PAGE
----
Instrumental to the Elis’ transformation has been the resurgence of center Dominick Martin ’06 and the emergence of the Eli freshman players. After averaging over 15 points per game in the non-conference portion of the season, Martin was averaging less than five points per game through the first four league contests. But last weekend he came around, scoring 11 points against Dartmouth and 12 points against Harvard while containing the big men on both teams defensively.

Twin brother forwards Caleb and Nick Holmes ’08 and guard Eric Flato ’08 have led the Eli freshmen to considerable contributions off the bench of late. The Holmes brothers have found the three-point touch in the last few games, and Caleb was named Ivy League Rookie of the Week two weeks ago for his 15-point performance against Columbia in the Elis’ 77-67 victory.

Flato claimed Rookie of the Week honors this week, making it two straight for the Eli freshman. Flato was 5-for-10 from the field and scored 13 points against Harvard.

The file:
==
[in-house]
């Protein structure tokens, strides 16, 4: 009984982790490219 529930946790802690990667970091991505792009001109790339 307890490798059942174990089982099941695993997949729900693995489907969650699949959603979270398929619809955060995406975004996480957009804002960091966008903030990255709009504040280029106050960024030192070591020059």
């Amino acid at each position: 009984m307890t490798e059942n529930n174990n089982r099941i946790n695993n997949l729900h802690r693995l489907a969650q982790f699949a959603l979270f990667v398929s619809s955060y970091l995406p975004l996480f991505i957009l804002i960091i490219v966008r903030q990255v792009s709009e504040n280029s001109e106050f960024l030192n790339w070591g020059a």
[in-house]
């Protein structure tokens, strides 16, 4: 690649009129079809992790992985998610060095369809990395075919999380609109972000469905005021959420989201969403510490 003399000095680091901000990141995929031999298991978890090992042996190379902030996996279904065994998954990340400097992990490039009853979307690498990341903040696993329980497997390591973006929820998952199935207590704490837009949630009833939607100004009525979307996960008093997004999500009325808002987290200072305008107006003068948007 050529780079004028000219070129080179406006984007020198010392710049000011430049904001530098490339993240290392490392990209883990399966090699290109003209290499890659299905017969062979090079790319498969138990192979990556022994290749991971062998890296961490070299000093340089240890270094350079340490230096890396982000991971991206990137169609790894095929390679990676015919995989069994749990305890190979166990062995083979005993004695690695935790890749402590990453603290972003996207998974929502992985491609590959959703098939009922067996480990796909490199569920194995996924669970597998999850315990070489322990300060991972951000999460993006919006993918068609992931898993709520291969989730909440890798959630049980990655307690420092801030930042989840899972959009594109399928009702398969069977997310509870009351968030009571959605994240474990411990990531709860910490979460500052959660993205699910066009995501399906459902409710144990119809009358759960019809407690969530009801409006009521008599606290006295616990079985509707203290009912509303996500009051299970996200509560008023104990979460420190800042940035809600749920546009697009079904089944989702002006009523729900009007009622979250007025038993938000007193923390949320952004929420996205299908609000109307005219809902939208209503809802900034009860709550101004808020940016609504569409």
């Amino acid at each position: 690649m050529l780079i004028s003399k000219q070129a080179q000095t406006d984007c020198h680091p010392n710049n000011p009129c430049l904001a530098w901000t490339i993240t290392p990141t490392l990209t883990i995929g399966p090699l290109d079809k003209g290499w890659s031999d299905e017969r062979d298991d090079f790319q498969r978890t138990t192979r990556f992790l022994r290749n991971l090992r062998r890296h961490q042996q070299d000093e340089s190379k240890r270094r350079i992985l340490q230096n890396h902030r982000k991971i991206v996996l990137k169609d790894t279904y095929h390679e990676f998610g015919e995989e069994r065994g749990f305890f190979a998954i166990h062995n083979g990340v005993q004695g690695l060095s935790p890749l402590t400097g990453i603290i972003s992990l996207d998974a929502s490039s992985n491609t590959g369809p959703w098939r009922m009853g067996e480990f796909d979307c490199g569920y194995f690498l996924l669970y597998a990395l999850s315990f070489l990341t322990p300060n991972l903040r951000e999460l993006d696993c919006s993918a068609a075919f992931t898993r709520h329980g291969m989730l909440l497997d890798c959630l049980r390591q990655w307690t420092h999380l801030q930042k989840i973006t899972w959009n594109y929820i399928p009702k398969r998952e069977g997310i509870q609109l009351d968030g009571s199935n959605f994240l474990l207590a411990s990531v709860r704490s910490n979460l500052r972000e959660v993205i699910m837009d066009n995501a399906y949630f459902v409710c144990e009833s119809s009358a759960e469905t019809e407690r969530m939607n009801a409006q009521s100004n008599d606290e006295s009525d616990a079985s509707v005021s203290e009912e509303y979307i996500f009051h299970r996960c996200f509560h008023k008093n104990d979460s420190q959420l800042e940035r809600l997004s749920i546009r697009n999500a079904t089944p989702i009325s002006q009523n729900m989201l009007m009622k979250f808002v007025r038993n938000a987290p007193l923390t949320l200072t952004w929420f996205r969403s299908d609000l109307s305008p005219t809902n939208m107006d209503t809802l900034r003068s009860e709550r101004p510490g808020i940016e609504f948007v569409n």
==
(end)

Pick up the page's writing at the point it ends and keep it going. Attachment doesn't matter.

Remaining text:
For the Eli freshmen, this weekend is clearly their biggest test yet, with the most at stake. But the Elis are feeling good about their game.

“We definitely think we’re a lot better team now than we were,” Nick Holmes said. “We think we’re going to beat [Penn]. They’re obviously good, but we think they’re beatable. We just didn’t play well at all the first time.”

The veteran Gamboa said he knows the challenge the Elis face in the Quakers.

“We’re playing the first place team in the league that has yet to lose, or even come close to losing,” Gamboa said. “We’re going to have to bring it.”